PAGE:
-For You Right Now: Have a family meeting where everyone can give two really fun suggestions for family activities, make sure everyone is heard and encouraged and then make a plan to do some of these activities.
4) Something Bigger
Christian families constantly spoke and acted on Charity and giving, Jewish families had Tzedakah jars and supported organizations, Non-religious families had a foundation they supported. It seemed that many of these families had a ‘cause’ that they all rallied around and supported together.
-Patterns Observed: One family cause that the entire family supported, Charity Jars and frequent donations of old clothes and toys (less clutter and good perspective).
-For You Right Now: Make one of your family activities to search the web or local papers for a cause. Pick a shelter, charity, hospital or organization that you all want to support where you can donate time, energy, money or whatever you can together. Plan a post-Christmas Garage Sale.
5) Speech Patterns and Voice Tone
This one is a little bit harder to explain, but it is definitely something that was clearly different about harmonious families. Sometimes when my family is in a rush, or irritated or had a long day, we can snap, make short comments or use harsh tones of voice. Many of the families that fight less, I found, would actually say to each other: “hey guys, I had a really bad day, just letting you know so I need to blow off some steam.” Being really aware of voice tone as well as comments such as “You are so slow, hurry up!” can be harmful to relationships because they set a bad mood with family members.
-Patterns Observed: Clear statement of bad moods or negative feelings so other family members could be aware and keep their distance. Less use of exaggerations and negative words or criticisms.
-For You Right Now: Wear a rubber band around your wrist, for one day, every time you say something negative or use a negative tone, lightly snap the band. You will be shocked at how often something accidentally slips out (I was, I am really trying to work on this one!).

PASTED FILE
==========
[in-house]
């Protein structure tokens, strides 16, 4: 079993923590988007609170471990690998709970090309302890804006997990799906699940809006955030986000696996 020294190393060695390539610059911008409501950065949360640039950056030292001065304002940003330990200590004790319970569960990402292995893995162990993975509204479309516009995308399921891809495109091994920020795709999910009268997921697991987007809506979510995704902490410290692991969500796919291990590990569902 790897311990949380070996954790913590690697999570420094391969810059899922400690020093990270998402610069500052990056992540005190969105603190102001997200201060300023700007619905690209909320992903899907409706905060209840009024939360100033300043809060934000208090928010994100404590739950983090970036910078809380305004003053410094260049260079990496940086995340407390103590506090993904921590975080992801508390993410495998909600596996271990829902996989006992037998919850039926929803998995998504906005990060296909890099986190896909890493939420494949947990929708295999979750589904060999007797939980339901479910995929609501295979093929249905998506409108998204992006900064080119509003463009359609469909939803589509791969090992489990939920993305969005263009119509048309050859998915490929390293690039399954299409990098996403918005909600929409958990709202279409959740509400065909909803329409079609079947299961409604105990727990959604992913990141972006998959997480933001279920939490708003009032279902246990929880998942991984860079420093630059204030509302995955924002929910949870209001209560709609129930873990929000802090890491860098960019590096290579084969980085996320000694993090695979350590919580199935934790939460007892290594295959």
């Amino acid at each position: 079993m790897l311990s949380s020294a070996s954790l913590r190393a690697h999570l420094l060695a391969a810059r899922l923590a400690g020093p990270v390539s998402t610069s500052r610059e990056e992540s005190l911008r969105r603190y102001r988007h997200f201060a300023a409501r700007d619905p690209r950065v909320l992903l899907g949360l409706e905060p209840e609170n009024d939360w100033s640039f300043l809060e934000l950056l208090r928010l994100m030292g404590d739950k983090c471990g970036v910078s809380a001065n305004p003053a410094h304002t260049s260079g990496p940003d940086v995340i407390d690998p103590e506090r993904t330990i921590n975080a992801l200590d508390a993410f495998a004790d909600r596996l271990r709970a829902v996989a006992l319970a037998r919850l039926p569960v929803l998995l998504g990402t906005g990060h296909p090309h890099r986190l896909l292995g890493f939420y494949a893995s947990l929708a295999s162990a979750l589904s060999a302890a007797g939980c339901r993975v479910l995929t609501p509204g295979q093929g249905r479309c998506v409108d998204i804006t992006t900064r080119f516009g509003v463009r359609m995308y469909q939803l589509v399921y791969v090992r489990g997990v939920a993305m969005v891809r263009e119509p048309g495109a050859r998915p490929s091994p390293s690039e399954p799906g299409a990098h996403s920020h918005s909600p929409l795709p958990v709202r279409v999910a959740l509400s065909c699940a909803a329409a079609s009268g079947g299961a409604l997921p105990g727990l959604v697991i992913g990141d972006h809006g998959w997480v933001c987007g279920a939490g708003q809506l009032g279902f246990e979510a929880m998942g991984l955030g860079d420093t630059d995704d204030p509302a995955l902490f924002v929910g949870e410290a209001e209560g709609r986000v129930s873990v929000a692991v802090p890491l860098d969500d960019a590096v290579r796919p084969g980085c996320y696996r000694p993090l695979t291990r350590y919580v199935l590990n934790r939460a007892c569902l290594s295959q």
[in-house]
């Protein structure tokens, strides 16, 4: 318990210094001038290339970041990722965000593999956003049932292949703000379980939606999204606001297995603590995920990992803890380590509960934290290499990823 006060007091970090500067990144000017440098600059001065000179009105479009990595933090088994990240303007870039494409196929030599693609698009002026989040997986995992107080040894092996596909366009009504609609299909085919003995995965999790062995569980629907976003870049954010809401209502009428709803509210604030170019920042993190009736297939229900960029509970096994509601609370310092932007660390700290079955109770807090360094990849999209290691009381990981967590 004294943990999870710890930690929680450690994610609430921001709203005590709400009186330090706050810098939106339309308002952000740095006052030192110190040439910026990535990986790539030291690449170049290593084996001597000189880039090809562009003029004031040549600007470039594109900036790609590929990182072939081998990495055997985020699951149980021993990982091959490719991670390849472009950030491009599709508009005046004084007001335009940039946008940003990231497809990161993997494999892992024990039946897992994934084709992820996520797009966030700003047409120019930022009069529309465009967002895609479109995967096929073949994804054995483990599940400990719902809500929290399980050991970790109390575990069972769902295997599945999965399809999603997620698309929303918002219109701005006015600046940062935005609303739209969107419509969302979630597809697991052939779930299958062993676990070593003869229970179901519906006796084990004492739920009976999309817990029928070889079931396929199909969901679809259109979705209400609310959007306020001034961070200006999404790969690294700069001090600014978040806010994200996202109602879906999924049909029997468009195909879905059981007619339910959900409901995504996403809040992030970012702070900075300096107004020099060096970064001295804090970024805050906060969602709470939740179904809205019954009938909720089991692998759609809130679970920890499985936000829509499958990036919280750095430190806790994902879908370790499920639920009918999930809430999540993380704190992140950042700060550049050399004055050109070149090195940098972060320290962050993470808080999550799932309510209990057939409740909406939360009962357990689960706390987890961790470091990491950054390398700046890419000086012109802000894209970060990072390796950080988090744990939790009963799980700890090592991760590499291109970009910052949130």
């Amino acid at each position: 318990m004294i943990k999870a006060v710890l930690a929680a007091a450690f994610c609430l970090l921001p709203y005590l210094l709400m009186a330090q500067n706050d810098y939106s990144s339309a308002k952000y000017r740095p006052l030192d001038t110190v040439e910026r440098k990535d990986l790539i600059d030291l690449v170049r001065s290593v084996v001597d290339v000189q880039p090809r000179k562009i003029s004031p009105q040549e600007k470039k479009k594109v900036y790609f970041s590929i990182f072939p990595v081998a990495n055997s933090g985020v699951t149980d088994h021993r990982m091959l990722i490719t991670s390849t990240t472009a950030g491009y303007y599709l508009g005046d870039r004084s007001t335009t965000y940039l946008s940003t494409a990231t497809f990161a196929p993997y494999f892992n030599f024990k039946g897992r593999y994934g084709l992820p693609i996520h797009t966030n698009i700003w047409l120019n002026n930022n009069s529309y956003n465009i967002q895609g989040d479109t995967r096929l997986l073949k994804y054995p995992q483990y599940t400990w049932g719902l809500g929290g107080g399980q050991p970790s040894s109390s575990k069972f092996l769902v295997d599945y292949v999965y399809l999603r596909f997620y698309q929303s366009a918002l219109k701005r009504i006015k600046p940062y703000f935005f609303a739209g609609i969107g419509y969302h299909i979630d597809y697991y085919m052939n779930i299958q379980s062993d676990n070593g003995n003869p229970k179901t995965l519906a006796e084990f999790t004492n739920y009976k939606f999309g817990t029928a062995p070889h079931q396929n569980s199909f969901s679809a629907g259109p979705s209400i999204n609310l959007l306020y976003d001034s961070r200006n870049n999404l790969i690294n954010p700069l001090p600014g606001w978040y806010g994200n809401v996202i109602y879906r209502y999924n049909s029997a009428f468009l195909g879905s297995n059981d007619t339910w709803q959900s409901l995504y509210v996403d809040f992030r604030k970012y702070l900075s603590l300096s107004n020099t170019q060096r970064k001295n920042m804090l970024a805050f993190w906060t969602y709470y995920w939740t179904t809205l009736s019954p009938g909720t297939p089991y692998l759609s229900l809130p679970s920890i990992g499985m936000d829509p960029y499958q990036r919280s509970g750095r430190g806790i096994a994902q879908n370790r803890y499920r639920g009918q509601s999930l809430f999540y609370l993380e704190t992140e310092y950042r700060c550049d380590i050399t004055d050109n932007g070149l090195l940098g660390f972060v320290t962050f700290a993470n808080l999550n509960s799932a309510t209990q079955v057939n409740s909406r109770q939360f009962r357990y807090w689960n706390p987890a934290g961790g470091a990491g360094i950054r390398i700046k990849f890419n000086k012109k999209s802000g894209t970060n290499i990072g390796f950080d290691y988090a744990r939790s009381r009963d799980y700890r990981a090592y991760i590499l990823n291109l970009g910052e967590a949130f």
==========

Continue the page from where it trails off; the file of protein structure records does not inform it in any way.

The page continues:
6) The Understanding that No Family is Perfect
I would like to end on and emphasize this one simple concept. Even the so-called ‘happy families’ I mention in the title have their fights, issues, tantrums, door slams, and low moments. I seek out families who seem ‘super happy’–the families that other clients and people tell me ‘are the perfect family.’ Guess what: there are none. These ‘super-families’ all have their moments of friction, but the happiest ones I have met have many of the ingredients above.
-Patterns Observed: Families that get along really well and have less friction than most, never think they do.
-For You Right Now: Understand and think about all of the families or people who you might think ‘have it perfect’ and realize that every family is different. Write down all of the unique characteristic about your family dynamic and why you cherish them.
Please remember, the most important one of all is number one, love, love, love. No one is perfect, this list is far from complete, but it is a start in the right direction. This holiday season try to do one thing for each of these ingredients and pass on the positive message to friends and families.
Parents need a younger perspective on their relationship to gain a deeper understanding of what is going on for their teen, and I want teens to know that they are not alone and they can do anything they set their mind to, even if people tell you that you can’t.
I am going to try to send this to Ellen Rakieten to see if this is a show topic she could be interested in. This woman is a wonderful lady spreading positive messages to her viewers everywhere! Wish me luck!
Lastly, I am so thankful that my interviewees, clients and audience members who felt comfortable enough to open up to me about their experiences because it has enabled me to share them to help others.
Dream big, work hard and you will get there,
Vanessa Van Petten